A team of bees trust each other to get work done

“Your team is not winning because of trust issues,” I tell my daughter this when she asks why her soccer team consistently under-performs. Many leaders ask the same question. Why do talented and highly educated employees have difficulty succeeding together? 

Trust is foundational to other team dynamics. Just as my daughter’s soccer coach was not aware of this important factor, many in management and leadership roles remain stuck with underperforming teams because the heat generated by the team is due to friction rather than functioning well. 

Patrick Lencioni, in “Five Dysfunctions of a Team”, asserts other factors of team success fail without trust. To build trust, team members must authentically share thoughts and feelings. Teams that get the right things done well, in time, and under budget don’t hold back with each other. 

However, certain conditions must exist for that to be the norm. Another is a belief they can speak without fear of reprisal. The leader must create and protect an environment of psychological safety. To do so requires clarified expectations and healthy accountability to them. It takes thoughtful effort, ongoing coaching, and lots of positive reinforcement.

Achieving mutual trust also requires team members to overcome invulnerability. Without vulnerability, the strength of the team is actually weakened. Again, the leader must set the example. Vulnerability makes us more human to each other. Respect for individuals and roles keeps authority properly in place even while vulnerability oils the hinges on which communication opens or closes. 

Trust is strengthened as team members respectfully: 1) identify and discuss individual strengths and weaknesses for the sake of the team’s purposes, and 2) spend considerable time in face-to-face meetings, work sessions, and social settings for their personal benefit

What is the evidence of trust among a team? Here is a partial list:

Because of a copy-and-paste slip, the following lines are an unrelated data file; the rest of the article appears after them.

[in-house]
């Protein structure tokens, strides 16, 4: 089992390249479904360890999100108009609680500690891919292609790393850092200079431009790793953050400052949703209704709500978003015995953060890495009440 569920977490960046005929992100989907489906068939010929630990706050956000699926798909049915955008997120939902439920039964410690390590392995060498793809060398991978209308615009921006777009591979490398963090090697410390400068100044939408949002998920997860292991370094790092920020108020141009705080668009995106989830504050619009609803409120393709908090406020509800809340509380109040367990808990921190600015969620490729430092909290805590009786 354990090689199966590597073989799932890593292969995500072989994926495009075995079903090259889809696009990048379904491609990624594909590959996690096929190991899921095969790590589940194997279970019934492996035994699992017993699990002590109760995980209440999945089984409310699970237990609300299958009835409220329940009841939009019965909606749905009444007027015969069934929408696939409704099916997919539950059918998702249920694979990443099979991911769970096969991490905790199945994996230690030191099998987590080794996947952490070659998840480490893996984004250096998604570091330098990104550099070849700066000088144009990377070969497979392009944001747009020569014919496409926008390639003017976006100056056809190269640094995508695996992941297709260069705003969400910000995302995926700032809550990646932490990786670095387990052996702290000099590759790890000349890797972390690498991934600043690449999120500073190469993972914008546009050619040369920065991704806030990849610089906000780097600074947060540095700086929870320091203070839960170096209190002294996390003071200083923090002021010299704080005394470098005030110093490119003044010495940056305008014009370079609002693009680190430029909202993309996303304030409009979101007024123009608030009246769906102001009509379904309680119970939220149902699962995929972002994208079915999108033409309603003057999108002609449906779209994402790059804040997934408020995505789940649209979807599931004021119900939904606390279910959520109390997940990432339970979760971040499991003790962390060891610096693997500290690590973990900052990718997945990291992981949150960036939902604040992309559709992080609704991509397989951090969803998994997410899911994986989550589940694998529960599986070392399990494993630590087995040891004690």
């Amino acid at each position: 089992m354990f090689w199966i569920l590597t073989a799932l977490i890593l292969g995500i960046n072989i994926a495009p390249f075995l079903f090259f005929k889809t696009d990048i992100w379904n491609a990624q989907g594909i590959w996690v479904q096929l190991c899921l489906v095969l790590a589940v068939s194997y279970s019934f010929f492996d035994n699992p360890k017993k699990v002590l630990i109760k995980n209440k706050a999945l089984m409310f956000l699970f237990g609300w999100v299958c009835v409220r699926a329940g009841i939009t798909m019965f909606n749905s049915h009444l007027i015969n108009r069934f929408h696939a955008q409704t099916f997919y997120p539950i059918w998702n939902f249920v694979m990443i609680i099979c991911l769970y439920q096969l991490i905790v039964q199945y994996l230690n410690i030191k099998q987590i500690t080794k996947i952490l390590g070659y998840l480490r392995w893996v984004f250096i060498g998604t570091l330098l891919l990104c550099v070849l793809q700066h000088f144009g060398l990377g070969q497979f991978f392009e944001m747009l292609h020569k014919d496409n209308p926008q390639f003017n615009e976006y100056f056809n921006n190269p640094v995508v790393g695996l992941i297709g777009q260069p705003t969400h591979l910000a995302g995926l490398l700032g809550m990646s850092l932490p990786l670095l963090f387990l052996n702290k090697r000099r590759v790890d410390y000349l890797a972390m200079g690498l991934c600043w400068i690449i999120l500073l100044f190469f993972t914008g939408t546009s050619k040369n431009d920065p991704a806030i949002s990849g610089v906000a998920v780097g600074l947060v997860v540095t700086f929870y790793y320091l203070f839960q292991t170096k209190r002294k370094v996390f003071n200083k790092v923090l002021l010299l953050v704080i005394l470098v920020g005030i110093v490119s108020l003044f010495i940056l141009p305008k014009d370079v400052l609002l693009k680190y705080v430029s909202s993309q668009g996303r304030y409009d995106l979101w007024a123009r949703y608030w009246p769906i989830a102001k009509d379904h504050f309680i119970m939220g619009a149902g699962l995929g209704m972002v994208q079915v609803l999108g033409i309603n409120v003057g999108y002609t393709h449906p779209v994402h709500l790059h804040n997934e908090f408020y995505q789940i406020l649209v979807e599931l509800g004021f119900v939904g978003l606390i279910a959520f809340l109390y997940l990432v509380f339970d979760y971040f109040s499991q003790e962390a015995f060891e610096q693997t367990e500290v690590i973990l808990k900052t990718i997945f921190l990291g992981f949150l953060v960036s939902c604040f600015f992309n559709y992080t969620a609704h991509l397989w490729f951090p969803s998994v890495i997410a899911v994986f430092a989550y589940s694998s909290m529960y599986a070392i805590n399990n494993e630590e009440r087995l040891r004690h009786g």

Teams in Which Trust is Low or Difficult to Restore: 

  • Members conceal their weaknesses and mistakes. Feedback is avoided.
  • Grudges are not only held, they are brought up…often behind others’ backs. 
  • Members quickly jump to conclusions about the intentions of others. 
  • Meetings are boring, ineffective, even dreaded.
  • New members sense they are expected to fail (sometimes outrightly told so).

Teams in Which Trust is High and Easily Restored: 

  • Members candidly admit mistakes and acknowledge personal weaknesses. 
  • They give one another the benefit of the doubt and seek clarification. 
  • They appreciate and tap into one another’s skills, experience, and perspective. 
  • Apologies are offered and accepted without hesitation. 
  • Meetings are anticipated and seen as opportunities to contribute and learn.

The team members at TurningWest have personally experienced the above realities. We have since learned more about them. We do what we do now because we know we can help you avoid the pain of low-trust scenarios and instead flourish with others in high-trust environments. 

TurningWest – Your Guide to Healthy Human Work Systems Your well-being is important to us. We can help you navigate any set of issues you need to find your way through. Contact us today.

-by Melody Cullum, with Joel Rude

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